Hi all, George here. Today we’re going to talk about how to properly give commands to your dog. It may not sound important, but consistency is key when training your dog, so it is just as important that you know how to always give the command properly as it is for your dog to know how to respond to it. In a previous blog about name recognition and awareness, which you can read here , I discussed always giving treats with the right hand. Now we are going to expand on this idea.
Before giving a command, it is important to have already learned the lessons in my first two training blogs about name recognition and awareness, and using proper correction sounds. When you want to give a command to your dog, you should get their attention by saying their name. If they are attentive and ready to receive a command, they will be calm. Their ears will be back, and they will be looking at you. This signals that they respect you, and are ready to obey you. A dog that has its ears perked up is too excited, and is not ready to obey. If they are not paying attention, then using your correction sounds would be the next step.
As I have covered in previous lessons, in order for your dog to respect you and want to follow you, you must remain calm, and maintain a strong posture. Becoming angry and yelling will only make your dog anxious. For more on this, read my blog on the training lifestyle here. Dogs always like to maintain rank and file, and will follow if lead. If your dog is not responding to you, walk them in a quick circle. Often this will change your dog’s entire attitude.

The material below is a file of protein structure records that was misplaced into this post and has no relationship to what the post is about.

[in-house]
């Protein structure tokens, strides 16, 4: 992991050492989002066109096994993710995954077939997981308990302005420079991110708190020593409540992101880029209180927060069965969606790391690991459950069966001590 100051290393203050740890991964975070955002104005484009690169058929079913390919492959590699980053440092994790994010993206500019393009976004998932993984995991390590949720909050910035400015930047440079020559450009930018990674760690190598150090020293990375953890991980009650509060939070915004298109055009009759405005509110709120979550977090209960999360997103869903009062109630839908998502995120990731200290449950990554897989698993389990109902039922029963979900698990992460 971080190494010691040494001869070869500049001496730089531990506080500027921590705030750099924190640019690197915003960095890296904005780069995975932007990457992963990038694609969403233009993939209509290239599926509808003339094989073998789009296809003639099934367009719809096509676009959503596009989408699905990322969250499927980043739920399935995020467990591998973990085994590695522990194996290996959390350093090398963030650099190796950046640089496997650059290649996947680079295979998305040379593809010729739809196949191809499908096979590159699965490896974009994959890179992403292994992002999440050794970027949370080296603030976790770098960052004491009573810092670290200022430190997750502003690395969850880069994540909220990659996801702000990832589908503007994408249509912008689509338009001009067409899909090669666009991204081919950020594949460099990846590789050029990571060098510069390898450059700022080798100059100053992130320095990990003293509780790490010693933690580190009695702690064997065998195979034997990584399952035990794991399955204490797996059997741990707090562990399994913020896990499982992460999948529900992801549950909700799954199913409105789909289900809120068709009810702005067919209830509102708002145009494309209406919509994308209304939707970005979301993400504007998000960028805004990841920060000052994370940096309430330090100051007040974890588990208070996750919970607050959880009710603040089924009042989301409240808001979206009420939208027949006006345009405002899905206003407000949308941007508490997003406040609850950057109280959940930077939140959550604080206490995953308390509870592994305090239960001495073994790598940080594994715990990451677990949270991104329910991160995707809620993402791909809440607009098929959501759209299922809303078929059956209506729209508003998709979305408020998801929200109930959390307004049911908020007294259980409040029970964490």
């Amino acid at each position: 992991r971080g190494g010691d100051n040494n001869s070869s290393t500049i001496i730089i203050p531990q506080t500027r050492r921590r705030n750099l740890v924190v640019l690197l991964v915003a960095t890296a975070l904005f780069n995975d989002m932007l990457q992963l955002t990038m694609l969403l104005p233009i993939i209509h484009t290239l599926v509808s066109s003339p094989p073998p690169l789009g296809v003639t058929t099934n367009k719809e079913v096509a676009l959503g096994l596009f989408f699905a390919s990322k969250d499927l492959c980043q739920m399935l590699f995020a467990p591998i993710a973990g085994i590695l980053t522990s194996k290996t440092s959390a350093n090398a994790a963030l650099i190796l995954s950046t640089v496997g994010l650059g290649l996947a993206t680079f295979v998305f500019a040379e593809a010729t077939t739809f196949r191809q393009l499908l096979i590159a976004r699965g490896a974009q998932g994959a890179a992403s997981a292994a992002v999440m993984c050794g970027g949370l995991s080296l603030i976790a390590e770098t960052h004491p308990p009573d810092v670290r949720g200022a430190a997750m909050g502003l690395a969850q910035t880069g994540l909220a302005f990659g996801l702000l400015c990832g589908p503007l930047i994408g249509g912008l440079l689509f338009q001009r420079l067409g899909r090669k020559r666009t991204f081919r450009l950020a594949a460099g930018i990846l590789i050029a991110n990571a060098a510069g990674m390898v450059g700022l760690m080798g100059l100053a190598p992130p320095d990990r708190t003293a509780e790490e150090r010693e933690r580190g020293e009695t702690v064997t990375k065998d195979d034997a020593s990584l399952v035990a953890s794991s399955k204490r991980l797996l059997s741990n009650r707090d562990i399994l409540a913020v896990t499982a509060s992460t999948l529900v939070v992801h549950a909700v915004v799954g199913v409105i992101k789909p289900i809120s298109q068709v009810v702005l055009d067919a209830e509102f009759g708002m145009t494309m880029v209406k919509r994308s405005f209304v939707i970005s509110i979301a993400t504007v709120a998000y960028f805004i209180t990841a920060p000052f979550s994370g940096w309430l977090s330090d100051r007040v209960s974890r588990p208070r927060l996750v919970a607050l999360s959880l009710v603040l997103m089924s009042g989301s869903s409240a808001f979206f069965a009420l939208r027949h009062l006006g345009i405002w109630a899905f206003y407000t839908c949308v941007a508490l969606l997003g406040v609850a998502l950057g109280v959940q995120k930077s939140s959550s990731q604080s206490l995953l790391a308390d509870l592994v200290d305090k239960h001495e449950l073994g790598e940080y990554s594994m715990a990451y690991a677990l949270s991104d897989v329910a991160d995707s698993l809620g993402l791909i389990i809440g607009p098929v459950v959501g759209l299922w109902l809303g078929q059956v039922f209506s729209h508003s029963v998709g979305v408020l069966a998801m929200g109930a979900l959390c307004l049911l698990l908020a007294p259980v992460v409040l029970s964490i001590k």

Once you know how and when to properly give your dog a command, you can teach your dog anything. Stay tuned for the next blog entry where I will begin teaching specific commands. As always, remember that you can control your dog’s behavior by controlling your own.
Be sure to check back often for more tips and tricks on giving your pet the happiest and healthiest life possible. George Domsic is the owner at Benchmark Pet Services, and has more than 40 years experience in the field of dog training and psychology.